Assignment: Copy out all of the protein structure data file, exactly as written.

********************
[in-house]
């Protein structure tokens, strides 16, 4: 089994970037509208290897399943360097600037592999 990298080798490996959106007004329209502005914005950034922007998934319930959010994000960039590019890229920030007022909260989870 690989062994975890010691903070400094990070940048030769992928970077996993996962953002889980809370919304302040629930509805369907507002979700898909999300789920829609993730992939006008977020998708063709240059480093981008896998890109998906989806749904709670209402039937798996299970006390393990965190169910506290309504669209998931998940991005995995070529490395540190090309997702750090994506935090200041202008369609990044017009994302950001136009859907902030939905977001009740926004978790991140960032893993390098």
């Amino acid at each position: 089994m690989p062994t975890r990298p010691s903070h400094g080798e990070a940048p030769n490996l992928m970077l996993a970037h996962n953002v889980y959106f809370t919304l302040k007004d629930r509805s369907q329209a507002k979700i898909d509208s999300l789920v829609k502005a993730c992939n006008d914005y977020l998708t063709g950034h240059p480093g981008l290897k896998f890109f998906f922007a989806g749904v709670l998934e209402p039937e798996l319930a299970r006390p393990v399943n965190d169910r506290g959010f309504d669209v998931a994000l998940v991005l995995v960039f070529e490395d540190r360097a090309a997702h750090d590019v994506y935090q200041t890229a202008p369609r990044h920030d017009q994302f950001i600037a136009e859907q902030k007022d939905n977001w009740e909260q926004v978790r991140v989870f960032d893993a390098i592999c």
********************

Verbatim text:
[in-house]
């Protein structure tokens, strides 16, 4: 089994970037509208290897399943360097600037592999 990298080798490996959106007004329209502005914005950034922007998934319930959010994000960039590019890229920030007022909260989870 690989062994975890010691903070400094990070940048030769992928970077996993996962953002889980809370919304302040629930509805369907507002979700898909999300789920829609993730992939006008977020998708063709240059480093981008896998890109998906989806749904709670209402039937798996299970006390393990965190169910506290309504669209998931998940991005995995070529490395540190090309997702750090994506935090200041202008369609990044017009994302950001136009859907902030939905977001009740926004978790991140960032893993390098």
């Amino acid at each position: 089994m690989p062994t975890r990298p010691s903070h400094g080798e990070a940048p030769n490996l992928m970077l996993a970037h996962n953002v889980y959106f809370t919304l302040k007004d629930r509805s369907q329209a507002k979700i898909d509208s999300l789920v829609k502005a993730c992939n006008d914005y977020l998708t063709g950034h240059p480093g981008l290897k896998f890109f998906f922007a989806g749904v709670l998934e209402p039937e798996l319930a299970r006390p393990v399943n965190d169910r506290g959010f309504d669209v998931a994000l998940v991005l995995v960039f070529e490395d540190r360097a090309a997702h750090d590019v994506y935090q200041t890229a202008p369609r990044h920030d017009q994302f950001i600037a136009e859907q902030k007022d939905n977001w009740e909260q926004v978790r991140v989870f960032d893993a390098i592999c």